Kenya Opposition Wants AU
By KATY POWNALL
03. Feb. 2008
BONDO, Kenya (AP) — Kenya's opposition leader on Sunday called for
international peacekeepers to help restore calm in a country once
considered one of the most stable on the continent, as weeks of
violence linked to the disputed presidential election gathered
In western Kenya, the epicenter of some of the worst bloodshed
since the Dec. 27 vote, gangs with machetes and bows and arrows
faced off and black smoke billowed from torched homes. More than
800 people have died and 300,000 have been forced from their homes
since the election, which foreign and local observers say was
"The (African Union) should bring in peacekeepers because the
violence in Kenya is appalling," Raila Odinga told The Associated
Press during an interview at his villa-style home in this western
AU and government officials could not immediately be reached for
The election returned President Mwai Kibaki to power for a second
five-year term after Odinga's early lead evaporated overnight. The
ensuing violence has degenerated into ethnic clashes over
decades-old grudges about land and resources, with much of the
anger aimed at Kibaki's Kikuyu tribe, long resented for their
domination of politics and the economy.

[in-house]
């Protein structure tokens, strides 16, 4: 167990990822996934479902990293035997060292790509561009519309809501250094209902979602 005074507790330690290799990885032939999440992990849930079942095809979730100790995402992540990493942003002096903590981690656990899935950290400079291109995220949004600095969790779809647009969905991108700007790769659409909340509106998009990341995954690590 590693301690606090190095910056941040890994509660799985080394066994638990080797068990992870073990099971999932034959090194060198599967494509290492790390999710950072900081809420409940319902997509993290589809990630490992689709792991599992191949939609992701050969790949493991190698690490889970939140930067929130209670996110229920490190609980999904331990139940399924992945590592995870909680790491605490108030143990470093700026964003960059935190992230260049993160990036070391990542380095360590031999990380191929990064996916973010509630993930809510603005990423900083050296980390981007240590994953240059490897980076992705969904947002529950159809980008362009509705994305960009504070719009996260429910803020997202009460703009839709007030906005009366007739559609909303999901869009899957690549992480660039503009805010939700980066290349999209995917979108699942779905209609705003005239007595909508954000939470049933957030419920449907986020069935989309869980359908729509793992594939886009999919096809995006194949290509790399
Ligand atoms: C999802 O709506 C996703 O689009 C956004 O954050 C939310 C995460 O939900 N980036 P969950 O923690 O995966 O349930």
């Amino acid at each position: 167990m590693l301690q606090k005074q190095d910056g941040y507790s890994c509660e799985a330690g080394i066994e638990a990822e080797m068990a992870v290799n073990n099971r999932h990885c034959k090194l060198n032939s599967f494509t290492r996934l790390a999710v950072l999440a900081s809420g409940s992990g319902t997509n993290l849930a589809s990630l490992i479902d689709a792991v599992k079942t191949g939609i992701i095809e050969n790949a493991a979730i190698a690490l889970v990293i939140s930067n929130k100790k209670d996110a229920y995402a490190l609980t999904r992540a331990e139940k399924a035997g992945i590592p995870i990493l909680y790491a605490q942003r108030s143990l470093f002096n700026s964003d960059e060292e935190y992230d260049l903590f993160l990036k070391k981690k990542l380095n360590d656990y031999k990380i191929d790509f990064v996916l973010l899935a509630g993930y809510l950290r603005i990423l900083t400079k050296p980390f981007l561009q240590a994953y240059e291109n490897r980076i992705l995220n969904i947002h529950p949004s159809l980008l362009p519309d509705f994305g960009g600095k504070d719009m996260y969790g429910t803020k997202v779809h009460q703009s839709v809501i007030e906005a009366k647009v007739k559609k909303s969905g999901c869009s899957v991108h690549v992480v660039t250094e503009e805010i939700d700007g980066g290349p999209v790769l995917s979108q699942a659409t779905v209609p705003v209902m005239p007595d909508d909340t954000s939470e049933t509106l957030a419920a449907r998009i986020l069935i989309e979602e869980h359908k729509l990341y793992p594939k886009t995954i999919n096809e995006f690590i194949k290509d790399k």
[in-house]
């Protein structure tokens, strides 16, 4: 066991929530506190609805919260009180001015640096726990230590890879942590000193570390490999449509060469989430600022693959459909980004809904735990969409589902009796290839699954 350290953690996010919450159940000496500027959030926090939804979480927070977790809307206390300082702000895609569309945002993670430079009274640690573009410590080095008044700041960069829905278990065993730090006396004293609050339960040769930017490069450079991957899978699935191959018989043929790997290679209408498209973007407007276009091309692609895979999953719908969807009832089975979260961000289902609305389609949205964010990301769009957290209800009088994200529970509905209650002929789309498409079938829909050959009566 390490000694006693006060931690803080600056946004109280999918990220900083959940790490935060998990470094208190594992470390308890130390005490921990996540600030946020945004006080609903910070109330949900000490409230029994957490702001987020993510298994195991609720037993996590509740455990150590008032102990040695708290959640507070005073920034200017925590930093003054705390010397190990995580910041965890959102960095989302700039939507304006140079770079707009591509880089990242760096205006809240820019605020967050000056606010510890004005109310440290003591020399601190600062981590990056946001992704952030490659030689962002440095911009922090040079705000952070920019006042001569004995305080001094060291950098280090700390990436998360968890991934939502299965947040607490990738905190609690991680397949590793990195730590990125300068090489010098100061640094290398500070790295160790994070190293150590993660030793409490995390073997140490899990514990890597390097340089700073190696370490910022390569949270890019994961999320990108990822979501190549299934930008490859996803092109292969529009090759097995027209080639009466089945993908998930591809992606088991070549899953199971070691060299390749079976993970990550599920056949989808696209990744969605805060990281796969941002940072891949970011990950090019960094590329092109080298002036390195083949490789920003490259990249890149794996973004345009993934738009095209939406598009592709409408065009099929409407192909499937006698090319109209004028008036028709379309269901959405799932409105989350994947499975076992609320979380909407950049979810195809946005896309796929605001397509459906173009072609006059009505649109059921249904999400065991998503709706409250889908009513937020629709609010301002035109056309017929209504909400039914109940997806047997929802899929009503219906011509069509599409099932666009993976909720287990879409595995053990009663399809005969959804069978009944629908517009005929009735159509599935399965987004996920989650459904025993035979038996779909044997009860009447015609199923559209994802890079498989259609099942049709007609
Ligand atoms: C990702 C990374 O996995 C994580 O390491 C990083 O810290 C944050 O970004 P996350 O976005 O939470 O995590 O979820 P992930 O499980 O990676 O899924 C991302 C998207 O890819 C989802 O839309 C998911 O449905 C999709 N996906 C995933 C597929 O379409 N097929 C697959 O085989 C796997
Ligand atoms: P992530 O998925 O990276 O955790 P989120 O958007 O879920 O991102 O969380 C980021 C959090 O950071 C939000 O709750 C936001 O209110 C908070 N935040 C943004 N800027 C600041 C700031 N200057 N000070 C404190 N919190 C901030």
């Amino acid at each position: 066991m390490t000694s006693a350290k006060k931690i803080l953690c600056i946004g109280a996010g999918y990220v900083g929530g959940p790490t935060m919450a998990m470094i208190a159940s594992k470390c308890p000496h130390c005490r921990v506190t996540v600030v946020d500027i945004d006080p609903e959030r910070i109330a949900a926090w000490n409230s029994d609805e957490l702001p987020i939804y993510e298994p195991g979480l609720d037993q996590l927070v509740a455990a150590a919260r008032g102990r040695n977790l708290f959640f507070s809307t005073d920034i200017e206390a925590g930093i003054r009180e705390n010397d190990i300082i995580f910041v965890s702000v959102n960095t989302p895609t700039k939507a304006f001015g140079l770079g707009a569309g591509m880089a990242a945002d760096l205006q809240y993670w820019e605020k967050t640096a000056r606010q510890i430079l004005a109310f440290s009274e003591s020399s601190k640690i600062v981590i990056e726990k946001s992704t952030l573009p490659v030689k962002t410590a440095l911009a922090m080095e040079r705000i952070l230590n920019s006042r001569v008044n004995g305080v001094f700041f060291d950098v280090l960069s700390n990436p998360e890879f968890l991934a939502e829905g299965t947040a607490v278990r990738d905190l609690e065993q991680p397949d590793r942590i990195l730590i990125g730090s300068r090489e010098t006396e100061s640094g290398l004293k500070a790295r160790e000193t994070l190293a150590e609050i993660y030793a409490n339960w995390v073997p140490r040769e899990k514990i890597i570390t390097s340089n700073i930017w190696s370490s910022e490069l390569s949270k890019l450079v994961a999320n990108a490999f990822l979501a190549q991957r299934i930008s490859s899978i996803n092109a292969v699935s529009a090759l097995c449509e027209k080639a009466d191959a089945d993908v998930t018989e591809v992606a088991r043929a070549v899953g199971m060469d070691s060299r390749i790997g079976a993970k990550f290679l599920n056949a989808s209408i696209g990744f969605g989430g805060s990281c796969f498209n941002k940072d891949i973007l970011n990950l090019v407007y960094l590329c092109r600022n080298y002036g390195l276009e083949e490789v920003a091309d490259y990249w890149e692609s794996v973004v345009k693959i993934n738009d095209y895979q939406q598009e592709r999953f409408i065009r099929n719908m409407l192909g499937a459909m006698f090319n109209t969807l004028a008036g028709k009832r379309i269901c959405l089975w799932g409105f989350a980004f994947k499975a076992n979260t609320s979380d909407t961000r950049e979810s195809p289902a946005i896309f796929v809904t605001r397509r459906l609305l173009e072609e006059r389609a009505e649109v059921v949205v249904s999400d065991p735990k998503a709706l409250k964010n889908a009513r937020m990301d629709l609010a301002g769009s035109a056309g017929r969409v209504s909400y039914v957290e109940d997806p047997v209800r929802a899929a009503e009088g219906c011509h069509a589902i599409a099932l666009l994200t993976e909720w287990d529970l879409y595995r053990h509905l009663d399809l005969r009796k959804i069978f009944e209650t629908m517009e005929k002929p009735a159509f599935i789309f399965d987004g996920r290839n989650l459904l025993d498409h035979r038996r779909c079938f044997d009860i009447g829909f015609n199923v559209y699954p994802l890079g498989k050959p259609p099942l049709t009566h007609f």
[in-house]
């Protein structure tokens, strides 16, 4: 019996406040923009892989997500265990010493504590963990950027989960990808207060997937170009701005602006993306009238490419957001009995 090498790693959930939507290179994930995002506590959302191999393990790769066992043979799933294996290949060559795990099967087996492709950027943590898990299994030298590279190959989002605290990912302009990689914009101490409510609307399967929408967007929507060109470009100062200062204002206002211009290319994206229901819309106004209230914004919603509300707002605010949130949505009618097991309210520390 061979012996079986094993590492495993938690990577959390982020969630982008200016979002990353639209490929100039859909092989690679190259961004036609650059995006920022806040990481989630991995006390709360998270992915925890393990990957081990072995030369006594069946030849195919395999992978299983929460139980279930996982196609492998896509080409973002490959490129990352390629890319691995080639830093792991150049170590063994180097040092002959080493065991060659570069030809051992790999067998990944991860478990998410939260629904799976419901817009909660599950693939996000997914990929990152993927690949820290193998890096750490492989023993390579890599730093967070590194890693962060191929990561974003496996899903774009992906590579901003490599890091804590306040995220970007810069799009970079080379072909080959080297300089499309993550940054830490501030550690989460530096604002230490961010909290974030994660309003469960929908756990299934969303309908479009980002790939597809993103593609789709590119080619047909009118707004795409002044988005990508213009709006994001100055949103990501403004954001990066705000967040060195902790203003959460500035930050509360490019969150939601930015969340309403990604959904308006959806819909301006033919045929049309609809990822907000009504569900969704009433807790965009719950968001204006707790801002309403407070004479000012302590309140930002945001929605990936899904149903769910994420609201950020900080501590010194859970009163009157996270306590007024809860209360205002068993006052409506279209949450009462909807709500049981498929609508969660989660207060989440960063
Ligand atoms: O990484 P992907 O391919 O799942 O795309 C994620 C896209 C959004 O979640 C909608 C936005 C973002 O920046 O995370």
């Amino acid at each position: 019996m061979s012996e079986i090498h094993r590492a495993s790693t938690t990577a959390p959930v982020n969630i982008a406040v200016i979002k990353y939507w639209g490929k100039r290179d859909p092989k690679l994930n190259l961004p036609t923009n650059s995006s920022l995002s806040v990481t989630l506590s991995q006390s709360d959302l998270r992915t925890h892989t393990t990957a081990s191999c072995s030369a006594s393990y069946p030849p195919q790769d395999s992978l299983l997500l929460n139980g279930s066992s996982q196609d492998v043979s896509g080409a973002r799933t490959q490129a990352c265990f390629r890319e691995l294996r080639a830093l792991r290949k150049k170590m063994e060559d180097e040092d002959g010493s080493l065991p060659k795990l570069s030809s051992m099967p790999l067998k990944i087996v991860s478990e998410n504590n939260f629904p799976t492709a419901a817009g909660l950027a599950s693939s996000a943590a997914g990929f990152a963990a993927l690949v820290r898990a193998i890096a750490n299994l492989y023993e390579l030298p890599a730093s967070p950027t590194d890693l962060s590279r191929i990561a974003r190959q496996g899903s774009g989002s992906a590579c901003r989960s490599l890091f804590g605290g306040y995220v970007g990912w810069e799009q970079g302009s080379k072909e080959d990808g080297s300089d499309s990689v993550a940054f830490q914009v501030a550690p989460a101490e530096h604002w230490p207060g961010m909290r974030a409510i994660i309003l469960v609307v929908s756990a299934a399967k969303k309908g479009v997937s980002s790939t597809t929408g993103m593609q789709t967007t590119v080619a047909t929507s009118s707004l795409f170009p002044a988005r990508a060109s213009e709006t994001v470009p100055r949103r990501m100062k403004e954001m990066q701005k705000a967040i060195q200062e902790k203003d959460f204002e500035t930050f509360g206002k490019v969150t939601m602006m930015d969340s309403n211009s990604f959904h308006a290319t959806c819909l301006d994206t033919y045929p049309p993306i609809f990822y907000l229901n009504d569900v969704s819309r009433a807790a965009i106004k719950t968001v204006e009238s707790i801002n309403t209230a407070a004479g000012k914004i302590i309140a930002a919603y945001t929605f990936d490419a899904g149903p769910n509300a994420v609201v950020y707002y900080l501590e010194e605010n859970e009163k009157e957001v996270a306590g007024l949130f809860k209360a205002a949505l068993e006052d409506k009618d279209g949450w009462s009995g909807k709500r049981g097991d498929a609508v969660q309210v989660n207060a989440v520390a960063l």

On Sunday, gangs faced off in the western town of Sotik where
several houses had been torched, according to a local reporter at
the scene. A day earlier, young men from rival ethnic groups
hunted each other through the streets of another western town,
Eldoret, burning houses and blocking roads.
Former U.N. Secretary-General Kofi Annan brokered a deal between
Kibaki and Odinga on Friday, laying out a plan to end the violence
before moving onto the tougher political issues at the root of the
fighting. Annan said it should take two weeks to deal with the
immediate crisis and up to a year to solve the deeper problems.
But both sides were still talking tough. Kibaki accused his
opponents of orchestrating the violence, and Odinga said Kenyans
will not allow their votes to be stolen.
"Kenyans will continue to resist Kibaki because they didn't elect
him," Odinga told the AP, in his family home, built on land that
belonged to his great-grandfather, in a walled compound on a
"He has no choice but to step down because the world will judge
him harshly," he said, sitting on a sofa in khaki safari shirt and
Later, he attended a service at the Anglican St. Michael's Parish
Church in Bondo, where a packed congregation interrupted the
bishop's sermon, demanding to hear their local hero.
"We want the heart of the nation," the 1,000-strong crowd chanted,
in the brick building, which had a corrugated iron roof but no
windows or doors.
Afterward, Odinga addressed the crowd from a wooden dais, saying
in his tribal Luo language: "This is not a tribal war. You should
know that even Kikuyus and Kisii voted for me."
He preached peace and urged people to refrain from attacking
others, but said that the police also were to blame for violence.
"At the moment they are a source of insecurity. They are shooting
people to kill. Therefore, we need some kind of foreign force to
come and assist," he said, adding that the Kenyan army is not
"They are answerable to one person, the commander in chief ... (who
is) Kibaki," he said. "That's why we want to have a neutral force;
it can either be the AU or U.N., if the use of military is